The UConn women’s volleyball team played host to the Dog Pound Challenge this weekend that included matchups against Holy Cross, Rutgers and St. John’s. The Huskies finished the weekend with a 2-1 record, pushing their season record to 8-5, with five of those victories coming at home in Gampel Pavilion.
The Dog Pound Challenge is not only a competitive volleyball tournament, but it is an event to raise money and awareness for nearby shelters and dogs looking for a new home. The fundraising was primarily held by UConn’s only professional agricultural sorority, Sigma Alpha, who sat outside Gampel collecting dog toys, leashes and food to give to local shelters.
Sigma Alpha say they pride themselves on their four pillars of scholarship, leadership, service and fellowship. They also set up a GoFundMe page with the volleyball team that allows anyone to easily donate online.
President of Sigma Alpha Mindy Gosselin said that the sorority is focused on helping local animal shelters.
“One of our main national philanthropies involves farm animals, heifer international, so it’s in our roots,” Gosselin said. “Several years ago, we started to have pet supply drives on campus and received an immense amount of support. Many of our sisters are interested in animal science and some aspire to be veterinarians one day. Our sisters have had countless internships with local shelters and zoos. Hearing about all of their experiences helped fuel our motivation and passion to continue to support this cause.”
Gosselin noted that the volleyball team approached them four years ago asking for a partnership, which resulted in what is now the annual Dog Pound Challenge. Gosselin has been a part of Sigma Alpha since it started and has really been able to see it grow over the last few years.
“Seeing the momentum this event has gained over the years whether it was through donations, people going to the dog adoption event or just attending the Dog Pound Challenge volleyball tournament, has been incredible,” Gosselin said. “None of which would have been possible without the UConn athletic department, UConn Volleyball team and Sigma Alpha’s sisters and Sigma Alpha’s present/past philanthropy chairs. I am very humbled to be president of an organization that cares so much about local shelters and is dedicated to spreading awareness. This particular event is focused in the Mansfield area but the support for shelters also extends much further than just locally.”
She is very thankful for all of the contributions this year and is looking forward to another successful event next year.
In addition to the sisters of Sigma Alpha, an organization called Wings of Freedom Animal Rescue was also in attendance outside Gampel with puppies and dogs of all ages that were up for adoption. This organization is all-volunteer and non-profit, clearly signifying they are doing this out of the kindness of their hearts, just to see dogs find new homes. To find out more about this organization, their website is www.wingsoffreedomanimalrescue.org.
Moreover, it’s great to see the volleyball team using their platform to help raise the necessary awareness to make a substantial difference for some of these dogs and shelters. I spoke with head coach Kris Grunwald and asked for his thoughts on the event and its impact on the community.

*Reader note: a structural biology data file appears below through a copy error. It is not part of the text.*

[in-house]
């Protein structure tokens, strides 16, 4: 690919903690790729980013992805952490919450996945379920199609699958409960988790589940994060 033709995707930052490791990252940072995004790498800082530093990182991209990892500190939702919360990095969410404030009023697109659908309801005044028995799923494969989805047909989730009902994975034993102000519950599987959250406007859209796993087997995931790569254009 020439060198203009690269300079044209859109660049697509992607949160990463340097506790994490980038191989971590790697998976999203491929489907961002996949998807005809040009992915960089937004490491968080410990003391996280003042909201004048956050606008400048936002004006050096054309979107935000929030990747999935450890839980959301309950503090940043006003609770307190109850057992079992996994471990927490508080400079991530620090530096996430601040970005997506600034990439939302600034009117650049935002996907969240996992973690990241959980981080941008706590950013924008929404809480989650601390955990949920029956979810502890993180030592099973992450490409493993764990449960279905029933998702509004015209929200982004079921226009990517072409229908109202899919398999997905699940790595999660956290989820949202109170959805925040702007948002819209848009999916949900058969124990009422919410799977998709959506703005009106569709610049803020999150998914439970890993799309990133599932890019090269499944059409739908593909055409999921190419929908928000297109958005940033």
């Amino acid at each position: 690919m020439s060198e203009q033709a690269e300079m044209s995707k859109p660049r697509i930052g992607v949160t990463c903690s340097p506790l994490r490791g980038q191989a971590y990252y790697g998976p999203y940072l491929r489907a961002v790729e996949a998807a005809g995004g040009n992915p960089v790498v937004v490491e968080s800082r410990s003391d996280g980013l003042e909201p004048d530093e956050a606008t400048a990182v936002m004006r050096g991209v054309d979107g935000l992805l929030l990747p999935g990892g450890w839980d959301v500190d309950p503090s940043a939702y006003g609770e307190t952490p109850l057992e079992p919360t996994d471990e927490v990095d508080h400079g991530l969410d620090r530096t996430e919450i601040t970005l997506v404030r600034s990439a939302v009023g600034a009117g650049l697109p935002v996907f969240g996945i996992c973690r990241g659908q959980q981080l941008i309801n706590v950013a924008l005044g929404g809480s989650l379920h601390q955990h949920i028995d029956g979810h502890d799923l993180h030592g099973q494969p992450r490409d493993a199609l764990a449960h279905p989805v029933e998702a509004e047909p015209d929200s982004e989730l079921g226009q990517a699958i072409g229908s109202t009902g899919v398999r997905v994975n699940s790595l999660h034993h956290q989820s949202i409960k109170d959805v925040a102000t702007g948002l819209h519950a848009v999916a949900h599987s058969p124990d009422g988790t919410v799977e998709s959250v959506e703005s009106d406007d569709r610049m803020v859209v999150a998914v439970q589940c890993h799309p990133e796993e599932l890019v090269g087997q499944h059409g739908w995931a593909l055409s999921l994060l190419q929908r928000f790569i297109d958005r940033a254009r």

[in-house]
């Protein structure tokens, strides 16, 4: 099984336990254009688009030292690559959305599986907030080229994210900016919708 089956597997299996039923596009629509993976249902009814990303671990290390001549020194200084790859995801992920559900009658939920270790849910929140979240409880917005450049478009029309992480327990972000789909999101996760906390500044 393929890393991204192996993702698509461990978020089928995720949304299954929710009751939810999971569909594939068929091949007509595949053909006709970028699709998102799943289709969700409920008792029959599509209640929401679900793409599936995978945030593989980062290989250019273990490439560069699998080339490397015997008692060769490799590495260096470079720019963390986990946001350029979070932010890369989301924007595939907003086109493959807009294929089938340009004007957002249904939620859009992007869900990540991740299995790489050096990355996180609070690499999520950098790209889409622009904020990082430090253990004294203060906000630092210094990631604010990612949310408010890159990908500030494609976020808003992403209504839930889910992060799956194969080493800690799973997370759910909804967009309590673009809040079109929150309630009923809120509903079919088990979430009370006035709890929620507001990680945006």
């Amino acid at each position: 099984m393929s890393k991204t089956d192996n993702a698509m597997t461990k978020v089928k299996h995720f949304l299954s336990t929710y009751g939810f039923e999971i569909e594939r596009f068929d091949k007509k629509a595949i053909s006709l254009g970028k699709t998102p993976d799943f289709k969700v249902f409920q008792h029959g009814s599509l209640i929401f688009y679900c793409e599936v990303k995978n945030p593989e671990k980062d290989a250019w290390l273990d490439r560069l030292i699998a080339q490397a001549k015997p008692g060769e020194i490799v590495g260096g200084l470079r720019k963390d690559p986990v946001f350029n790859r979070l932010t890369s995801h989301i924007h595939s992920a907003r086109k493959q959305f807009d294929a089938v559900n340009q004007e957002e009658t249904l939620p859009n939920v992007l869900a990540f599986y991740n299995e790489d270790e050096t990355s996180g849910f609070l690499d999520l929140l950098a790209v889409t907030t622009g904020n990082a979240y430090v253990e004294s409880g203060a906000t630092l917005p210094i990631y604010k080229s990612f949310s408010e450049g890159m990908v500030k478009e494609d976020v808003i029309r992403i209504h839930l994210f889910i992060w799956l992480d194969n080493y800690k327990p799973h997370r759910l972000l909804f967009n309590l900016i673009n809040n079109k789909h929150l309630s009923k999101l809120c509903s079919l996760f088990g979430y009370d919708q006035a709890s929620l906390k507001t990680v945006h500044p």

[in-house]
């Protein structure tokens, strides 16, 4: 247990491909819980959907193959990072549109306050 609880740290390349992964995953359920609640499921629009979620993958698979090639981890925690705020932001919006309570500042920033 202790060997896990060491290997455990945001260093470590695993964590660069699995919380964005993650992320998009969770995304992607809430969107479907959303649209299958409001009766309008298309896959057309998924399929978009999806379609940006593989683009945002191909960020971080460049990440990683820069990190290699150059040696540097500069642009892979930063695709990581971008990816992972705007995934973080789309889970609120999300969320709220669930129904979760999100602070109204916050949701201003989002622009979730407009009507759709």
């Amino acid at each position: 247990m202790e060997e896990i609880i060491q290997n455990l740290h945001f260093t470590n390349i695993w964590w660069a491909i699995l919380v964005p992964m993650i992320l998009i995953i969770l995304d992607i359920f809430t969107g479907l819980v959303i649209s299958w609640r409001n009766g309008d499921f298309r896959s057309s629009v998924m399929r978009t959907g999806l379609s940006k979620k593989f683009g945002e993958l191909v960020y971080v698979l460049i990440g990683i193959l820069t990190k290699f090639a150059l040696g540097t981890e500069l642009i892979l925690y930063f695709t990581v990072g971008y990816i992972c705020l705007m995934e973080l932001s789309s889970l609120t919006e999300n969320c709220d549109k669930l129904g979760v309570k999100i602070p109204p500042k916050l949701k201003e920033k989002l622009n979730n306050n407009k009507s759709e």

“For me, I always told myself that if I ever became a head coach of a canine mascot that this would be an idea that I’d want to do because I’m a huge dog lover,” Grunwald said. “Who’s not? The canine community is so awesome. You talk to a lot of coaches and we think and feel so much about our game that when you go home and your dog’s sitting there, they don’t know whether you win, lose, or draw, they don’t care. So obviously growing up with them and always having one, it’s just something special.”
It’s great knowing that this cause already is creating a lasting impact on the UConn community and areas nearby. UConn students definitely have a place in their hearts for dogs as well as athletics.
“The GoFundMe page was at a little over $1000 on Friday morning,” Grunwald said. “One of the people from the rescue said that one of the big things for them is that when they’re out there, outside of the financial part, they basically fill all of their volunteer positions by students walking by and offering their help. So, if we could play a little part in helping the K-9 community and make it a better situation, than that’s all the better.”
Combining UConn’s love for dogs and sports to create an event able to raise over $1000 online in a short span of time, as well as various item donations, can have a tremendous impact on the surrounding community.
Now, regarding the actual gameplay from this weekend, the Huskies beat Holy Cross (1-10) and Rutgers (5-7) on Friday before falling to St. John’s (11-4) in consecutive sets on Saturday.
The first match against Holy Cross was a sweep for the Huskies. Senior Danielle Cabel and sophomore Genna Florig led the way offensively, both with 10 kills. Emma Turner continued her dynamic playmaking ability, tallying a team-best 32 assists. Defensively, the Huskies were led by freshman Caylee Parker with 10 digs. Elizabeth Kline also chipped in with six digs.
In the Friday nightcap, Parker was outstanding for the Huskies as she recorded 22 kills, while Turner led UConn with 47 assists. Defensively, Genna Florig recorded five blocks, proving to be a huge difference maker down the stretch in the first two sets. Kline also showed outstanding defense as she racked up an impressive 23 digs.
St. John’s proved to be a very tough opponent for UConn, as the Huskies weren’t able to make it past 20 points in any of the three sets.
UConn will look to bounce back next weekend as they travel to Texas for a match with SMU (3- 7) Friday at 8 p.m., and Houston (13-2) Sunday at 2 p.m.
Sam Newton is a campus correspondent for The Daily Campus. He can be reached via email at email@example.com.